EDWARDS AFB – The Scorpion Robotics team, from Desert High School, is preparing for the Los Angeles FIRST Tech Challenge Regional Championship Tournament. The team, which has 11 members, was formed in August at the start of the school year. Since that time, they have worked to build and improve their robot, Scoop Da Whoop.
Though the batteries and motors are the same for all of the competitors, Scoop is made unique because of his specific parts and design. Scoop for instance, has a unique drive train. Normally, a robot is constructed with wheels on either side that allow it move forward and backwards as well as rotate.
Scoop, however, has one wheel on each of its four sides allowing the robot to move left to right, in addition to the standard movements.
The unique design is what caught the attention of the judges at the Claremont FTC Qualifying Tournament, where they were awarded the Rockwell Collins Innovative Award. The team also took home the second place Inspire Award, which requires a team to score well in every award category.
According to Andrew Whitten, 416th Flight Test Squadron engineer and Scorpion Robotics coach, the “competitions are fun, but really just an ends to a means.” He added that the program allows students to be in contact with professionals in technical fields.
“The point is to have mentor-type relationships,” said Whitten. “It’s being able to have contacts where they can ask questions about technical things.”
A typical tournament starts with a series of qualifying matches where teams are randomly assigned to compete. Each match has four robots and four teams playing in a 12-foot by 12-foot playing field. Every two teams form a partnership for the competition called an alliance. At the end of the qualifying rounds, the results are compiled and used to determine each teams’ rank.
According to Whitten, a good team will have a well-built robot, a solid strategy and skilled drivers.
In the afternoon, the first four seeds are made team captains and choose their alliances. Then it’s time for the elimination rounds. Each round is two and a half minutes long, with the first 30 seconds in autonomous mode. To score points, the team must perform a series of tasks with the robot, such as moving objects, raising a flag or following a specific navigation pattern.
In addition to their performance on the playing field, the judges analyze how well the team did on their robot, how much thought was put into the design and how much the kids were learning. During the interview portion of the event, the judges will look at the teams Engineering notebook and ask questions about their “journey.”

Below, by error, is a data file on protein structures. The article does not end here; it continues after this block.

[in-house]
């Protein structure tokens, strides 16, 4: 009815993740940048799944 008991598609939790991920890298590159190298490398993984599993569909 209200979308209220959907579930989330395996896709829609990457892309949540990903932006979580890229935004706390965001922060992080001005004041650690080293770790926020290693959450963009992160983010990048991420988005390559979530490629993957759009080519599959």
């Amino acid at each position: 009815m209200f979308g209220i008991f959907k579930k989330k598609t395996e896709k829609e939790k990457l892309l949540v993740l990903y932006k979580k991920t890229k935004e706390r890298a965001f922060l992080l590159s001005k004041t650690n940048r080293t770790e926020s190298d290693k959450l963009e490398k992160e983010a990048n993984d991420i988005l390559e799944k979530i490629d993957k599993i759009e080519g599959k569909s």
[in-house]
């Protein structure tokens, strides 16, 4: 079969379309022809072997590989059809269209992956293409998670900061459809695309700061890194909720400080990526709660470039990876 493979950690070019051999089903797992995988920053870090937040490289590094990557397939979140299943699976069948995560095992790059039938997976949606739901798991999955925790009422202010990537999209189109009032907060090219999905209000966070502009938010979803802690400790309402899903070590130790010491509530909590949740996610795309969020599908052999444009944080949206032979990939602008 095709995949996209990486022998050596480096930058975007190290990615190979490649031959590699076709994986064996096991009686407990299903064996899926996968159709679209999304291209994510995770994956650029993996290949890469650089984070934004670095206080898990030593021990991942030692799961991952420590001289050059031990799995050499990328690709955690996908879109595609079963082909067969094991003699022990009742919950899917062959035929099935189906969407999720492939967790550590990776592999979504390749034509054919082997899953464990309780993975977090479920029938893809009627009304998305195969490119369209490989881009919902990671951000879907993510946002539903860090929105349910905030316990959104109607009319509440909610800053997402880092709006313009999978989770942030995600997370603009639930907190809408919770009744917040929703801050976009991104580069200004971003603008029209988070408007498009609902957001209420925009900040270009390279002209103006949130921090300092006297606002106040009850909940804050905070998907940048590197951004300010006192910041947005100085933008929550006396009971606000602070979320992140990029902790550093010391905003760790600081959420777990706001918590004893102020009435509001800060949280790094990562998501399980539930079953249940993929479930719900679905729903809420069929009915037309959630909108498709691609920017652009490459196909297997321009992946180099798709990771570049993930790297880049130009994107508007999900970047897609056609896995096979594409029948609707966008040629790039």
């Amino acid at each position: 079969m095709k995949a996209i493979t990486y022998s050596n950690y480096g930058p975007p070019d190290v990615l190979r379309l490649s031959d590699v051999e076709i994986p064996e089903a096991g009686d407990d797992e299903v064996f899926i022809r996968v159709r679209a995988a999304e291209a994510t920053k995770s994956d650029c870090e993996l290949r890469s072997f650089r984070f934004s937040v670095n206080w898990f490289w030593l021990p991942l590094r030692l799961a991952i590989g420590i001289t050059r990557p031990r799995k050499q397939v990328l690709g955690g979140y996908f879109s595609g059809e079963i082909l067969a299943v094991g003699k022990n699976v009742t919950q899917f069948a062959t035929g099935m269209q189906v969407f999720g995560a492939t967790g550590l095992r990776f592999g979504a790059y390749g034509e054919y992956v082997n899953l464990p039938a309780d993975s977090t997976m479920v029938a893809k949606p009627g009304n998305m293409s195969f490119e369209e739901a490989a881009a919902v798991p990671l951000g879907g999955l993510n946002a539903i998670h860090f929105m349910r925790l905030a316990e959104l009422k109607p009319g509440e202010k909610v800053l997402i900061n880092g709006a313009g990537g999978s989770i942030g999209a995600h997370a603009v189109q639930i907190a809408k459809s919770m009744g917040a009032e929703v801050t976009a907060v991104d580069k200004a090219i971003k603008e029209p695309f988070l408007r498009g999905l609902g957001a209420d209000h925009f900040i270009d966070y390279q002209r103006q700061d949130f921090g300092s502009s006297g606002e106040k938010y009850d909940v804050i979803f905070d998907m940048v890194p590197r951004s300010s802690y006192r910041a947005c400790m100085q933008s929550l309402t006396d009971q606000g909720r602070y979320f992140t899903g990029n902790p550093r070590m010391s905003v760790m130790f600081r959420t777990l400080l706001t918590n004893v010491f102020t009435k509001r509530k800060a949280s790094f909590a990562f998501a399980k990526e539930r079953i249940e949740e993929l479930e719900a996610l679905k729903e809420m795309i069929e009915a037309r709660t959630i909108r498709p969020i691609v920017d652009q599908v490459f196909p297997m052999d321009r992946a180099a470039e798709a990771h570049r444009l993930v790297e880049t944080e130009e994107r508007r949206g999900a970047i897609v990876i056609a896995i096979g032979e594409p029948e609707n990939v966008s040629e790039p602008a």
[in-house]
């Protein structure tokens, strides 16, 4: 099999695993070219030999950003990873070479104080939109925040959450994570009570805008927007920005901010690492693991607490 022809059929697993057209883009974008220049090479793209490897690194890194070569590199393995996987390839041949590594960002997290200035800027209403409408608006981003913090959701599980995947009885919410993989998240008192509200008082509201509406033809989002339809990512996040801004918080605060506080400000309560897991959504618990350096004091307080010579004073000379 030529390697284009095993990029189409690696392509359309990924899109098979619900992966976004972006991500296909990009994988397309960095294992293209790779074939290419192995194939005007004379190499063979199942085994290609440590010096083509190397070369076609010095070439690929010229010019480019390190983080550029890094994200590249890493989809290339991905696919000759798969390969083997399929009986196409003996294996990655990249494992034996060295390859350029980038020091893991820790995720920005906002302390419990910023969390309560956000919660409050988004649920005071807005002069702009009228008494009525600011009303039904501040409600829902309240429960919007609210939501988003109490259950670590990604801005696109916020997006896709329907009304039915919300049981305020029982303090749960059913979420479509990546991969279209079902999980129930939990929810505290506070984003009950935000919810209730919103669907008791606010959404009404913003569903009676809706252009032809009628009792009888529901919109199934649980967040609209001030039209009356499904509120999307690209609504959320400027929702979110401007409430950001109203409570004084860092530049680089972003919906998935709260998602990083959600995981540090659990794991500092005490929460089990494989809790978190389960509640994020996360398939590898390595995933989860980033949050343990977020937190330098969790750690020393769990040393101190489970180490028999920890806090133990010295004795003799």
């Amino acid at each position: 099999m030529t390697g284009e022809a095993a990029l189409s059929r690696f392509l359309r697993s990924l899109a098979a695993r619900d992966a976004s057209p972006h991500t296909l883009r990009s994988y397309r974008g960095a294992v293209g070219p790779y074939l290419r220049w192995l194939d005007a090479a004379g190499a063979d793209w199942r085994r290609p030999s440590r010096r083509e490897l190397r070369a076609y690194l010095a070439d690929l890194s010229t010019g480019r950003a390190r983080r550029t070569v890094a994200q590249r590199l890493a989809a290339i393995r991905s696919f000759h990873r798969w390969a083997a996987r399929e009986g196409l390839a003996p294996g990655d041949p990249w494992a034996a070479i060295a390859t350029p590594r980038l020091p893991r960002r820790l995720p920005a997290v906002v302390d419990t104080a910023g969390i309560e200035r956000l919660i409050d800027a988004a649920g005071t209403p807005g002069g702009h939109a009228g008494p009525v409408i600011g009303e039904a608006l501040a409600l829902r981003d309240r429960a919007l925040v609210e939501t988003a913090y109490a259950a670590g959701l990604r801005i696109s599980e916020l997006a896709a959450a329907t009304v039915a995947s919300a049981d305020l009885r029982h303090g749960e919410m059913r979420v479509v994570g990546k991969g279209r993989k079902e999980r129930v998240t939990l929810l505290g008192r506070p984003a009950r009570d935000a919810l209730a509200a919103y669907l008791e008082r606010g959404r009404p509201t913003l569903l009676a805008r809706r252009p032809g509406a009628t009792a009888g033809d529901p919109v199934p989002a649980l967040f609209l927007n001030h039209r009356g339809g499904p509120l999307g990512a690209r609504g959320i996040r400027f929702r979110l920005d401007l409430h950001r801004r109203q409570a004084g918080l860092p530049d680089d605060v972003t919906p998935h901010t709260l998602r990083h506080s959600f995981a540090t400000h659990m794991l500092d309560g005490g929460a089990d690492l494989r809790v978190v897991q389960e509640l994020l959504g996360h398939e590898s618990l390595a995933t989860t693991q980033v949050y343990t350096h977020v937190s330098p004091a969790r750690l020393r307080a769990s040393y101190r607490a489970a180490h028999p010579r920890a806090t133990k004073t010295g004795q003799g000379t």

Whitten noted that in their first competition, the Scorpions took first place, and in their most recent competition, their alliance came in second place making them finalists.
“Our goal this year was just to do well in the qualification tournaments. We signed up for two qualification tournaments, hoping that things would go our way and we’d get a bid to go to the regionals, and we got two,” said Col. Robby Weaver, 412th Maintenance Group commander and head coach of the DHS Scorpions Robotics Team.
“The construction of the robot has been all the team. The coaches don’t dictate how the robot looks at all. We’re here to answer questions, explain physics and to teach programming,” said Weaver.
He explained that each year, the students are provided with a parts kit and rule book which explains that year’s “game.” The game is the set of objectives that the robot should be able to accomplish.
“That’s what we’ve been practicing. We always take at least one hour out of our practice to work with our drivers, balancing, speed, the game elements in a sense,” said Team member, Anthony Quinnert, grade 10. “In our past two qualifying matches, we’ve proven to be very good at that and now, what we’re doing is refining our skills and getting a lot smoother. We’re learning a lot from each match, how to organize our wires and the physics of our robot.”
The game stays the same for the entire competitive season. A build guide gives the students instructions on how to build a practice game arena for the year’s game.
Team captain, Geoffrey Holmes, grade 12, said that through the robotics team he learned about physics, coding and carpentry.
“If there were programs like this in every school, where it introduces electronics, robotics and coding to students, it would influence a lot of kids to major in that career because they like it,” said Holmes.
Holmes recalled their first attempt at building the robot as sort of “rustic” with a lot of tape and glue. Now the robot contains machine-made parts made from titanium alloy and aluminum.
Co-captain, Larson LeDuc, grade 11, added that the robot could still use improvement in the areas of reaction times and some aspects of the hardware.
“It’s always fun to build something and see it succeed,” said LeDuc. “It’s the feeling of accomplishment. It’s kind of like a child, because you build it and then you’re going to watch it go out there and succeed.”
According to Whitten, the overarching theme of the challenge is gracious professionalism.
“It’s about beating them at their best. What we found in our first tournament is that we had forgotten to pack an extra battery and an opposing alliance lent us a battery. They wanted to beat us, but they wanted to beat us on an even playing field. That is a very good example of gracious professionalism,” said Whitten. ‘Once you get to the match, they will do everything to try and beat you, but they don’t want to beat you just because you left a spare battery at home.”
Quinnert summed it up, “Our expectations earlier were just to not get last place, but now, it’s just to win.”